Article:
Otherwise, our efforts in this area were focussed on Bou Oughiwl (3575m), not the highest peak in the range, by any means, yet readily reachable. This is the handsome, conspicuous summit (known to Walter Harris as Jbel Glawa) that dominates the scene as one’s vehicle twists and turns between Tazlida and Taddert.
Meldsen from S side of Upper Zat, Jan 1971 (photo R. Proton)
Apart from the easy ordinary route straight along the E ridge from the Tichka pass, and an equally easy way up from Agelmous on the S side, we pioneered a long drawn-out itinerary via Afrah village that takes in the entire N side of the mountain, with mostly walking, occasional mild scrambling and plodding over gentle snow-slopes.
Bou Oughiwl affords the most satisfying summit views, especially towards Meldsen and the upper Zat; eastward vistas in the direction of Mgoun, however, are less spectacular.
Looking E from Bou Oughiwl summit to Central High Alas, March 1969 (photo: M.Peyron)
A final stint in June 1971, singled out for attention Bou Oughiwl’s pointed sub-peak of Isk n-Yahya (3350m). This involved an approach from Taddert, via Afrah up to Tidsi, where we put up for the night in the house of some friendly Berber villagers; then, next morning, up Asif Issenane to Azib Isouggim beneath a low cloud ceiling, till firm névé snow was reached (it was an exceptional year for late snow) and we donned crampons. By now the sun had emerged and the stage set for a highly satisfying morning’s work. Our objective was finally reached by means of a protracted snow plod up 40°+ slopes. And there were many more climbs of a similar nature, far too numerous to be recorded here.
Sketch-map of Bou Oughiwl summit
Bou Oughiwl N side and sub-peak of Isk n-Yahya (photo: M. Peyron)
In January 1972 we went about as far towards Algeria as you can go in Morocco in search of snow, also for a peep at the far corner of the Middle Atlas, especially a little-frequented tract of country between Bou Iblan and Bou Nasser, the two easterly giants we knew so little about.
E end of Bou Iblan range, from near Tizi Ibiger, Jan. 1972 (photo: M. Peyron)
A highlight of this multi-day outing was a 4-hour hike in perfect weather to Tizi Ibiger, that separates Oulad ‘Ali from the ksar of Ayt Bou Illoul, where the locals were staging an impromptu ssuq to help out with their snow-beleaguered brethren who had been without supplies for several days following recent heavy snow-fall.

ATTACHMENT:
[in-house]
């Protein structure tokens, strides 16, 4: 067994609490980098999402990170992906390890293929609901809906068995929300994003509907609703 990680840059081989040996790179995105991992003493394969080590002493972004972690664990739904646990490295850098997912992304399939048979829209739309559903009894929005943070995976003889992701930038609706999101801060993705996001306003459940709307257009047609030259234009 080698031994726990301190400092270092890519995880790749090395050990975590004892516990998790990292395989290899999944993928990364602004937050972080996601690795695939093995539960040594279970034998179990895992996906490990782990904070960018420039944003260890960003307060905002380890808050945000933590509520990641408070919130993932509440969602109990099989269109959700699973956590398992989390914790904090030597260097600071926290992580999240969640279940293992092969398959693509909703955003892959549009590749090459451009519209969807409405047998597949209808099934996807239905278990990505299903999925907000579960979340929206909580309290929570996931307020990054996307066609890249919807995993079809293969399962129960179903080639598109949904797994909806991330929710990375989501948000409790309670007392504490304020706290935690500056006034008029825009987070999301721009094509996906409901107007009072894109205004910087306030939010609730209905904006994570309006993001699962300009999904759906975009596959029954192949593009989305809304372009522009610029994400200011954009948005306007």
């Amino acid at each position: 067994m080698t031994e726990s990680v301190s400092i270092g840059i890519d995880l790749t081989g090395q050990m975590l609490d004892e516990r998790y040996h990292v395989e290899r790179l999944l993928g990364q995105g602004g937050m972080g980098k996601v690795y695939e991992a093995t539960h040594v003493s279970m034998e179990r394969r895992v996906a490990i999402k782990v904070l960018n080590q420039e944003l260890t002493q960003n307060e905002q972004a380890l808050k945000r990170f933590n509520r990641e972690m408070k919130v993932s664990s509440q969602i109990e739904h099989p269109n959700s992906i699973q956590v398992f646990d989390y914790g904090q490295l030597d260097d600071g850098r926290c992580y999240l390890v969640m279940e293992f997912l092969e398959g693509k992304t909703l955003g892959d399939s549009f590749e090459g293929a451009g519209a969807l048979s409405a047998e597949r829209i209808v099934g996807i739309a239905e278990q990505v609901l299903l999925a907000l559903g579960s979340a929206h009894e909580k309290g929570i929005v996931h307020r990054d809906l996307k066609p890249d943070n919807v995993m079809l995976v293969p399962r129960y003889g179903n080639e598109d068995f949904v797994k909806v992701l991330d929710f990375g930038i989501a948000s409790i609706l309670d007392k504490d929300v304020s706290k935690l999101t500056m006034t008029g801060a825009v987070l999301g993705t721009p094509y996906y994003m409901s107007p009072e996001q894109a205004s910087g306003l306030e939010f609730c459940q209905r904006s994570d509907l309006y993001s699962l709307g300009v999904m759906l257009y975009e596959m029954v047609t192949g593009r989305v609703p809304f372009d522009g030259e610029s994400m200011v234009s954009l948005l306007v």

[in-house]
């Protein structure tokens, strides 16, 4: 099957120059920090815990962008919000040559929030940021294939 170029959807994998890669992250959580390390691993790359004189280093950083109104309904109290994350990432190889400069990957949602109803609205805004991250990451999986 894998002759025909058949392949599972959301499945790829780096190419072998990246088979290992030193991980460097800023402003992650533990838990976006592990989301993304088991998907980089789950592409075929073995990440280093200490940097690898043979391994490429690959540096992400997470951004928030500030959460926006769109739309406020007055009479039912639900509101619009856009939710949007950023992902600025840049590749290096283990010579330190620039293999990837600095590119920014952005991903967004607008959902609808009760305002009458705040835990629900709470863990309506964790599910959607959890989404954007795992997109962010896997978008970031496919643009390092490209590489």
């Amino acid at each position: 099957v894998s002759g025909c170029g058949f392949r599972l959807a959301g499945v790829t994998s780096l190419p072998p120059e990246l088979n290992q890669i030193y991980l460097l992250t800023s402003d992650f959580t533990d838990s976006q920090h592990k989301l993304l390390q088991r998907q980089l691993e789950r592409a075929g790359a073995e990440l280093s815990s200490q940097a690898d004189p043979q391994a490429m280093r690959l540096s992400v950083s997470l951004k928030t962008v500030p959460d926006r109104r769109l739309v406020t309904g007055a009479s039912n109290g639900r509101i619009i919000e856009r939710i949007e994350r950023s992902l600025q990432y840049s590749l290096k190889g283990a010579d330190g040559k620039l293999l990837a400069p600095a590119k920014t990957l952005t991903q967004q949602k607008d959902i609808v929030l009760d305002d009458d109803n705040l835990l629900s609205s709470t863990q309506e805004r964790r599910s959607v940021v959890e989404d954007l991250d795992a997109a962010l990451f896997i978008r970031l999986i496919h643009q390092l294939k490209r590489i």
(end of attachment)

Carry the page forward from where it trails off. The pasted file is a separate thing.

Bou Nasser, from near Tizi Ibiger, Jan. 1972 (photo: M. Peyron)
To obtain a better view of Bou Nasser we pushed on up a snowy ridge to vantage-point from which it was easily visible in its aloof finery; northwards Bou Iblan beckoned. Impressive mountains, for sure, but somewhat thickset and linear, lacking the grace of those Western High Atlas ridges mentioned above.
1972 proved a pivotal year. I was by then gradually becoming less concerned with peak-bagging than obsessed with 3- or 4-day loop walks, the idea being to prospect longer-distance paths to be ultimately worked into a longitudinal traverse of the range. One such outing saw Morgenthaler and me traipsing around Jbel Maasker in early April; there was still a lot of snow about, as can be seen from this shot (see below)we took of Ighil ou Ahbari (3042m), Maasker’s rocky, limestone SW extremity. As an exercise in unsupported back-packing it was an unqualified success (we took a tent with us); it also heralded a long series of outings within the framework of the future Great Atlas Traverse (or GTAM).
Ighil ou Ahbari from N, April 1972 (photo: M. Peyron)
Over the May 24-25th weekend Forseilles and I teamed up again for a final attempt on Kousser, a peak that had eluded us several times before. From Zawiya Tamga, at the foot of Cathedral Mountain, we hiked up Asif Tamga in comfort with a local muleteer taking care of our rucksacks and tent. Just above the entrance to Aqqa n-Oulmou, with choughs circling overhead, we pitched camp and enjoyed a social evening with the local shepherds.
Camp site, Aqqa n-Oulmou, Kousser, May 23, 1975 (photo: author’s scrap-book)
We slept well, though shortly after midnight I had to repel a raid by dogs from nearby encampments. The following morning it took us 3 hours 30 minutes to reach the top of Aghembo n-Chinzar, the culminating-point of Jbel Kousser via Tizi n-Wanargi. It was quite easy. A long foot-slog, then up and across a steep bit of névé, along a gentle ridge where we put up a hare, and we were there. To the south-west we caught an interesting glimpse of Azourki and main peaks of the central High Atlas. The kind of view that had yours faithfully fantasizing in terms of a GTAM-style follow-through of the range. But that is another story!
Kousser « plateau » from Aghembo n-Chinzar (3096m), May 24, 1975 (photo: author’s scrap-book)
Route followed to Aghembo n-Chinzer on May 24, 1975 (from author’s scrap_book)
Thus do these various shots of the Atlas mountains in winter/spring conditions, together with the short accounts they illustrate, represent a cherished memorabilia from some of the less-frequented stretches of the Atlas range. They recall a time when one could still tramp the High Atlas at will, enjoy pure Berber companionship and hospitality at their best. Before turn-a-fast-buck Tour Operators set about spoiling it all.
By targeting Morocco’s mountains as a mass tourism product, the TOs brought to a premature end the Golden Age of exploratory hikes as practised by amateur backpackers. And it’s not simply a case of yet another old sod griping about the negative aspects of progress in our leisure society - it has something to do with the catharsis that derives from wanderlust and adventure in the raw. Something your run-of-the-mill »package » trekker will never, ever experience.Talk about the lost freedom of the hills!
Grenoble, June 2010
Cover of 2nd edition GTAM guide-book ( 1988), showing Michel Morgenthaler glissading down Isk n-Yahya (June 1971)
N.B. Unless otherwise stated, all texts and illustrations copyright by Michael Peyron. Material from same may be quoted in compliance with current academic practice.